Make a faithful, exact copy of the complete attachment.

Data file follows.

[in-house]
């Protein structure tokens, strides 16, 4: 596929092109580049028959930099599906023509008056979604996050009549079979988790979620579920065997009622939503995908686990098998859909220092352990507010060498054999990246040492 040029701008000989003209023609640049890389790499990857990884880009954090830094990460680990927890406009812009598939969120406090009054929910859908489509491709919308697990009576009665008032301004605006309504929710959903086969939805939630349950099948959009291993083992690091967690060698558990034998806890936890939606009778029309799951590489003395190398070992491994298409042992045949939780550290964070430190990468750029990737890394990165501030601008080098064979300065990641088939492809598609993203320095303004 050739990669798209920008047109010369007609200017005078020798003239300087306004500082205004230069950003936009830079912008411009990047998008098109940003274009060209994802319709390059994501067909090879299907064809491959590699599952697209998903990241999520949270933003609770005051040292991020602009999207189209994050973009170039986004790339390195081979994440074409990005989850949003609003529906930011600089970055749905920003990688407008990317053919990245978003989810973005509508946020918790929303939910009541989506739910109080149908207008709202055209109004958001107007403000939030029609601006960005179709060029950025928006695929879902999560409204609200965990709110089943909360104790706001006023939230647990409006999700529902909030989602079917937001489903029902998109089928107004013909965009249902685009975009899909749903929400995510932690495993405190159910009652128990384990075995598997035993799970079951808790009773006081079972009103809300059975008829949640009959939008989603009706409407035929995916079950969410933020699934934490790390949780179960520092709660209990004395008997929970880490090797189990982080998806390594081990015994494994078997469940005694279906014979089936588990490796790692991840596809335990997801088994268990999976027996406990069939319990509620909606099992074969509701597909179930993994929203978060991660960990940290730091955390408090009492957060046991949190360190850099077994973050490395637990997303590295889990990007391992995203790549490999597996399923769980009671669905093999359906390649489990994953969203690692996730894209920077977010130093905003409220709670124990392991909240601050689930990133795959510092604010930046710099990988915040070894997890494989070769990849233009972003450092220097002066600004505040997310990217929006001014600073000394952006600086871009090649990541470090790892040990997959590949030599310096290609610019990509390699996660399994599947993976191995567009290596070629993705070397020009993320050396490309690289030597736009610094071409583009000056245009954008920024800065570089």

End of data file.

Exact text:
[in-house]
């Protein structure tokens, strides 16, 4: 596929092109580049028959930099599906023509008056979604996050009549079979988790979620579920065997009622939503995908686990098998859909220092352990507010060498054999990246040492 040029701008000989003209023609640049890389790499990857990884880009954090830094990460680990927890406009812009598939969120406090009054929910859908489509491709919308697990009576009665008032301004605006309504929710959903086969939805939630349950099948959009291993083992690091967690060698558990034998806890936890939606009778029309799951590489003395190398070992491994298409042992045949939780550290964070430190990468750029990737890394990165501030601008080098064979300065990641088939492809598609993203320095303004 050739990669798209920008047109010369007609200017005078020798003239300087306004500082205004230069950003936009830079912008411009990047998008098109940003274009060209994802319709390059994501067909090879299907064809491959590699599952697209998903990241999520949270933003609770005051040292991020602009999207189209994050973009170039986004790339390195081979994440074409990005989850949003609003529906930011600089970055749905920003990688407008990317053919990245978003989810973005509508946020918790929303939910009541989506739910109080149908207008709202055209109004958001107007403000939030029609601006960005179709060029950025928006695929879902999560409204609200965990709110089943909360104790706001006023939230647990409006999700529902909030989602079917937001489903029902998109089928107004013909965009249902685009975009899909749903929400995510932690495993405190159910009652128990384990075995598997035993799970079951808790009773006081079972009103809300059975008829949640009959939008989603009706409407035929995916079950969410933020699934934490790390949780179960520092709660209990004395008997929970880490090797189990982080998806390594081990015994494994078997469940005694279906014979089936588990490796790692991840596809335990997801088994268990999976027996406990069939319990509620909606099992074969509701597909179930993994929203978060991660960990940290730091955390408090009492957060046991949190360190850099077994973050490395637990997303590295889990990007391992995203790549490999597996399923769980009671669905093999359906390649489990994953969203690692996730894209920077977010130093905003409220709670124990392991909240601050689930990133795959510092604010930046710099990988915040070894997890494989070769990849233009972003450092220097002066600004505040997310990217929006001014600073000394952006600086871009090649990541470090790892040990997959590949030599310096290609610019990509390699996660399994599947993976191995567009290596070629993705070397020009993320050396490309690289030597736009610094071409583009000056245009954008920024800065570089």